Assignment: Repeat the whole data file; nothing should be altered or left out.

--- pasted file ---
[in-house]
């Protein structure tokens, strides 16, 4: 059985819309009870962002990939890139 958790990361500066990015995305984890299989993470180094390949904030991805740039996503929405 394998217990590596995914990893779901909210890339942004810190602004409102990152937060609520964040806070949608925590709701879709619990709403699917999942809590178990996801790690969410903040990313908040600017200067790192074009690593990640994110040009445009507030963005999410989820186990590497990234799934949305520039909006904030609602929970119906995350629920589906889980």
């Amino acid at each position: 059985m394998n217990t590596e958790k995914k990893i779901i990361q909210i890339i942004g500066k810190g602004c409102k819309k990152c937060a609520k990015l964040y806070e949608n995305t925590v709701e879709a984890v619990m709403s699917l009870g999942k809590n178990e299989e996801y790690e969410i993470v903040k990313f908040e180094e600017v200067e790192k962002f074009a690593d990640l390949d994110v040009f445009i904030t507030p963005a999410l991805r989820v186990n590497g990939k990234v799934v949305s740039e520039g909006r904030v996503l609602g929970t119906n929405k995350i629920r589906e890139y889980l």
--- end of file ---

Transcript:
[in-house]
């Protein structure tokens, strides 16, 4: 059985819309009870962002990939890139 958790990361500066990015995305984890299989993470180094390949904030991805740039996503929405 394998217990590596995914990893779901909210890339942004810190602004409102990152937060609520964040806070949608925590709701879709619990709403699917999942809590178990996801790690969410903040990313908040600017200067790192074009690593990640994110040009445009507030963005999410989820186990590497990234799934949305520039909006904030609602929970119906995350629920589906889980």
């Amino acid at each position: 059985m394998n217990t590596e958790k995914k990893i779901i990361q909210i890339i942004g500066k810190g602004c409102k819309k990152c937060a609520k990015l964040y806070e949608n995305t925590v709701e879709a984890v619990m709403s699917l009870g999942k809590n178990e299989e996801y790690e969410i993470v903040k990313f908040e180094e600017v200067e790192k962002f074009a690593d990640l390949d994110v040009f445009i904030t507030p963005a999410l991805r989820v186990n590497g990939k990234v799934v949305s740039e520039g909006r904030v996503l609602g929970t119906n929405k995350i629920r589906e890139y889980l």